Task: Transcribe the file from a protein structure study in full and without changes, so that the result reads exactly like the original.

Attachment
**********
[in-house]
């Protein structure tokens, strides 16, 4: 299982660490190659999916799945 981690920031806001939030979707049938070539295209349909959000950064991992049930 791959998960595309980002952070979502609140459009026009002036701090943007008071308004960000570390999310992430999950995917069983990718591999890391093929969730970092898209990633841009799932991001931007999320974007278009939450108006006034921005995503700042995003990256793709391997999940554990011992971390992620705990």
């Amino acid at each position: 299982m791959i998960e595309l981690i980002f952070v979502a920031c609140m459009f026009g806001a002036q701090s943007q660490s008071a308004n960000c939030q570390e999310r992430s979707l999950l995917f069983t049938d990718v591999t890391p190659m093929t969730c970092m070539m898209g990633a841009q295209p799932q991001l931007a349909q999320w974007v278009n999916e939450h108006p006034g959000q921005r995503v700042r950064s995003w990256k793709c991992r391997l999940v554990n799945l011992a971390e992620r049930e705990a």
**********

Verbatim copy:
[in-house]
């Protein structure tokens, strides 16, 4: 299982660490190659999916799945 981690920031806001939030979707049938070539295209349909959000950064991992049930 791959998960595309980002952070979502609140459009026009002036701090943007008071308004960000570390999310992430999950995917069983990718591999890391093929969730970092898209990633841009799932991001931007999320974007278009939450108006006034921005995503700042995003990256793709391997999940554990011992971390992620705990």
């Amino acid at each position: 299982m791959i998960e595309l981690i980002f952070v979502a920031c609140m459009f026009g806001a002036q701090s943007q660490s008071a308004n960000c939030q570390e999310r992430s979707l999950l995917f069983t049938d990718v591999t890391p190659m093929t969730c970092m070539m898209g990633a841009q295209p799932q991001l931007a349909q999320w974007v278009n999916e939450h108006p006034g959000q921005r995503v700042r950064s995003w990256k793709c991992r391997l999940v554990n799945l011992a971390e992620r049930e705990a």